Android or iOS is one of the biggest decisions you’ll make for your company, especially regarding security. Here are the latest security updates from both ecosystems.
Major players in the mobile market have been making leaps and bounds over the past few years in order to position themselves as enterprise-ready. But, no matter how many updates the user experience gets, or what cool new features are added, security remains the ultimate battleground for enterprise mobility.
Nowhere is this seen more clearly than in the two leading mobile ecosystems — Apple’s iOS and Google’s Android. Both are fresh from their annual developer events, bringing new approaches to security along with a host of new features.
According to Gartner analyst Dionisio Zumerle, mobile security is in a “relatively good place today.” The biggest reason, he said, is that mobile platforms were built from the ground up, with the existing knowledge of the previous few decades of personal computing. Security mechanisms such as app sandboxing, app store distribution, and user permissions are getting stronger.
Still, cyberattackers are getting more sophisticated as well. as example Stagefright vulnerability and xCodeGhost. However, both Apple and Google have recognized this shift and are taking steps to mitigate the additional risk.
They are actively working against motivated and capable adversaries who are attempting to identify and exploit vulnerabilities in their mobile offerings. Both Google and Apple now are accelerating efforts to enhance security, including the integration of third-party offerings and enforced use of leading security practices.
Both parties are addressing security, but their approaches are different.
The biggest mobile security news of the past year concerned the iPhone and Apple’s approach to security. When Apple refused to unlock an iPhone 5C for the FBI, the conversation around its encryption practices moved center stage.
Apple’s iOS devices are known for their strong security, partly because Apple controls the entire device ecosystem — hardware, firmware, and software. It also relies on strong encryption practices throughout the platform. In response to the FBI requests to unlock an iPhone, Apple reportedly strengthened its encryption around iCloud and hardware to make it even harder to hack.
Apple is working hard to ensure it can demonstrate that it’s constantly trying to improve security to its global constituency while it’s under scrutiny by the US and other Governments to provide methods to circumvent their capabilities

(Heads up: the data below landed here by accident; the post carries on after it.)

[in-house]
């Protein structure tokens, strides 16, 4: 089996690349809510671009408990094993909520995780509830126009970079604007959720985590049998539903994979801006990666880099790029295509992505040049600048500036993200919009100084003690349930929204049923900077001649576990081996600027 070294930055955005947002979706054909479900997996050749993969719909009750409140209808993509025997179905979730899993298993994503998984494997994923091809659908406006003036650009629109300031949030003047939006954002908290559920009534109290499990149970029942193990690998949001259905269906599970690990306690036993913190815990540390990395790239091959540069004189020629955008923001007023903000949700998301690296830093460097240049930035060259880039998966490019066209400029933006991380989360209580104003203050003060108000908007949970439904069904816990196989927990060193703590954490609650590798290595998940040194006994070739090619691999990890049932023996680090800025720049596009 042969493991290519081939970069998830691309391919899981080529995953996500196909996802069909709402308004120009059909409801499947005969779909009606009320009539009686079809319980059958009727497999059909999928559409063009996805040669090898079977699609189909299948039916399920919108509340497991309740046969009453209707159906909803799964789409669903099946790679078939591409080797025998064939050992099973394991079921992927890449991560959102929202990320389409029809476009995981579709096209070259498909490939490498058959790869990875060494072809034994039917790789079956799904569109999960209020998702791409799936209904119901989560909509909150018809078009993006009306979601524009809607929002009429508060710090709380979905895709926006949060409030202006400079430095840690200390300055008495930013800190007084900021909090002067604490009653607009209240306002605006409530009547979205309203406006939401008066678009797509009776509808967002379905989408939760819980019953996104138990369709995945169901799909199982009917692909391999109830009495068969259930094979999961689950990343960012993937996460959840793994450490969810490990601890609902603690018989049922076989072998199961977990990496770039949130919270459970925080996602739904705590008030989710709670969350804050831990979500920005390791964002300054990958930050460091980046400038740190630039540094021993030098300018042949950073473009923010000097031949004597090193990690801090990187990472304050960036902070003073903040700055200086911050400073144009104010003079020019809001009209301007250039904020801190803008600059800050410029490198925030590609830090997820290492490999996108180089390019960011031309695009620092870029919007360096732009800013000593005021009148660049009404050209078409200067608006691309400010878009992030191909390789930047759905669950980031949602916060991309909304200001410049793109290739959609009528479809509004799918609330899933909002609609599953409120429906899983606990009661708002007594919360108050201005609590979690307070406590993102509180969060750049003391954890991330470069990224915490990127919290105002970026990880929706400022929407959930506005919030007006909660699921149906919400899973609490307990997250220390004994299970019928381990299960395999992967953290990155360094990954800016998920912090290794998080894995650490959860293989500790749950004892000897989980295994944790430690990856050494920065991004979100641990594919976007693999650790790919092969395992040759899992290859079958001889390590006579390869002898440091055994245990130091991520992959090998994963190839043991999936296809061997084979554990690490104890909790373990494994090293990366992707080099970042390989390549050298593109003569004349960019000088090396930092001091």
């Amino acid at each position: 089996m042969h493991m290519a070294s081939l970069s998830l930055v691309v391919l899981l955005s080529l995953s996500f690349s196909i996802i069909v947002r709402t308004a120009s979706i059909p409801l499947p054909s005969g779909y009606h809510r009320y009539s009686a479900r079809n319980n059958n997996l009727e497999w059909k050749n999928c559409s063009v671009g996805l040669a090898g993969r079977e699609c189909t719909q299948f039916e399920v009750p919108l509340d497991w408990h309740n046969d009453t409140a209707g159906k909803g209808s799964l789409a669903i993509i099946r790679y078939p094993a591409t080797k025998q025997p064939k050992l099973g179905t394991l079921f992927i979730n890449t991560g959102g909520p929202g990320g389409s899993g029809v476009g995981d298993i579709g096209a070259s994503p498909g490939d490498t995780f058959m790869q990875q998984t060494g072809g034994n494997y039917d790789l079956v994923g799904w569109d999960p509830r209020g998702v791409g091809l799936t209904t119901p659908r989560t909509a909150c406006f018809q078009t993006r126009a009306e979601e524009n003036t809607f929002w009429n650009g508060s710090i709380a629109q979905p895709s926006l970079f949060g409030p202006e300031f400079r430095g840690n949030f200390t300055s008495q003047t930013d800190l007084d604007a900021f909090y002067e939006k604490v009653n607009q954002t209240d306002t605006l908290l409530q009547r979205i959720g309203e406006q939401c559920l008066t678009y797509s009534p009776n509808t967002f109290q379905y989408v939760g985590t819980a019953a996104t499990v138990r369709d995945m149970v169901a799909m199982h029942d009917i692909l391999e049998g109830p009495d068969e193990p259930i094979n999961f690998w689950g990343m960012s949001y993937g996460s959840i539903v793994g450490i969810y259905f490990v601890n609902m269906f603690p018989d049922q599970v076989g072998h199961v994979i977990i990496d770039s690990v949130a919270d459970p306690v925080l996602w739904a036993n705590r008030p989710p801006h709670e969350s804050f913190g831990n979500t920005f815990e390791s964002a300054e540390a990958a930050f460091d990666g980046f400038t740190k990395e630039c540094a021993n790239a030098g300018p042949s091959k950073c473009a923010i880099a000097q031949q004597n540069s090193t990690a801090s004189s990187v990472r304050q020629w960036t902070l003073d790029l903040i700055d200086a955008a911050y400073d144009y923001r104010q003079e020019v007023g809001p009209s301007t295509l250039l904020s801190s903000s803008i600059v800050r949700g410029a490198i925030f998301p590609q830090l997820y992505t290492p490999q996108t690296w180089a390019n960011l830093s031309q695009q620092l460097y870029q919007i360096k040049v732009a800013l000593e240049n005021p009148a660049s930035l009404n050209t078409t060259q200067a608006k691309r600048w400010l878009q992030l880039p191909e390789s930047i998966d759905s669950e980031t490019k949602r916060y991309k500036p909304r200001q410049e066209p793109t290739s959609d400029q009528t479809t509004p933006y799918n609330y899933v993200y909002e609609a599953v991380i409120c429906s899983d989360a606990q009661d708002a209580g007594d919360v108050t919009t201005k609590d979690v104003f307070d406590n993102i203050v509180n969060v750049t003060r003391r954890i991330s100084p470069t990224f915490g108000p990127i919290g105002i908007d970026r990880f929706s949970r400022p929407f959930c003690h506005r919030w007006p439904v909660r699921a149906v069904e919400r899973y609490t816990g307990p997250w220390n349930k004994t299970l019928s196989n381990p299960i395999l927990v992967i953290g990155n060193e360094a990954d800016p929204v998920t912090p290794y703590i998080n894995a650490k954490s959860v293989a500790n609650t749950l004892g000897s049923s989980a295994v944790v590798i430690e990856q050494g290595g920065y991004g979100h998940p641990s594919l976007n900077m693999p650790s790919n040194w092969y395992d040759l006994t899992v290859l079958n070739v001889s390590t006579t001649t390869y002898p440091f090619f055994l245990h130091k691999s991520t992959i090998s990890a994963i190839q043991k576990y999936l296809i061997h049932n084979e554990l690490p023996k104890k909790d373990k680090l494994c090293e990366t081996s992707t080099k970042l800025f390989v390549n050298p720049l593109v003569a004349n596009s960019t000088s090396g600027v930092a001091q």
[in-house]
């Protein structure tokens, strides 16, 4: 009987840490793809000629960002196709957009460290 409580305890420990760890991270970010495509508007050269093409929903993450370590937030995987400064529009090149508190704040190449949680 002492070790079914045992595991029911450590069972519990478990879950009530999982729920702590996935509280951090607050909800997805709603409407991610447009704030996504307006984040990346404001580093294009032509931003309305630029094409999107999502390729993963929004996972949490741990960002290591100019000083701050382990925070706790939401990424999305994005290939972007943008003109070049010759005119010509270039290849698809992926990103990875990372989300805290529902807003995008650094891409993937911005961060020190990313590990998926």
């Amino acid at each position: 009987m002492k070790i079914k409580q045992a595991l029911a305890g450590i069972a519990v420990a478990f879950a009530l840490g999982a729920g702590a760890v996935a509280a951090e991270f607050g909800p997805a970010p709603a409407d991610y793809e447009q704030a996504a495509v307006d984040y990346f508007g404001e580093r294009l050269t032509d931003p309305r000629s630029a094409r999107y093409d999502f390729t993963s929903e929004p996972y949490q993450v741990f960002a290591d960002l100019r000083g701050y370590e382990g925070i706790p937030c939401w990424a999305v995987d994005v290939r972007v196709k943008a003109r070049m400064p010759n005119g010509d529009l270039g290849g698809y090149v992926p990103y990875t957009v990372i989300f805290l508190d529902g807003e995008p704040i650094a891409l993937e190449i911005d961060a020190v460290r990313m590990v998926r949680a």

Recently, at Apple’s 2016 WWDC event, the company announced that it would require the use of its App Transport Security (ATS) feature in all apps by January 1, 2017. This would essentially force all app traffic to run through encrypted HTTPS connections from now on.
In realizing Android’s business potential, Google has also made a plethora of changes to its mobile OS recently to beef up its security. Google has worked hard to rid its app stores of harmful apps. The improved hardware-backed security functionality, which leverages ARM’s TrustZone, is one of the most important security-related Android updates.
Google also recently announced automatic security updates for Android, which makes it quicker and easier to patch applications. Android N will also be getting a new update system, similar to Chrome OS, where apps will be patched in the background. Changes have also been made to its app permissions model, making it more granular.
An app that asks for a specific permission at the point when it needs that permission to perform a user-invoked action is more likely to be trusted by the user. Also, the user may by that time have been using the app for a while, and might have started to trust it.
Android will always be limited in its capabilities because of a lack of control of its potential integrations. That, and the additional issue of fragmentation, can make it difficult for users to access the newest updates.
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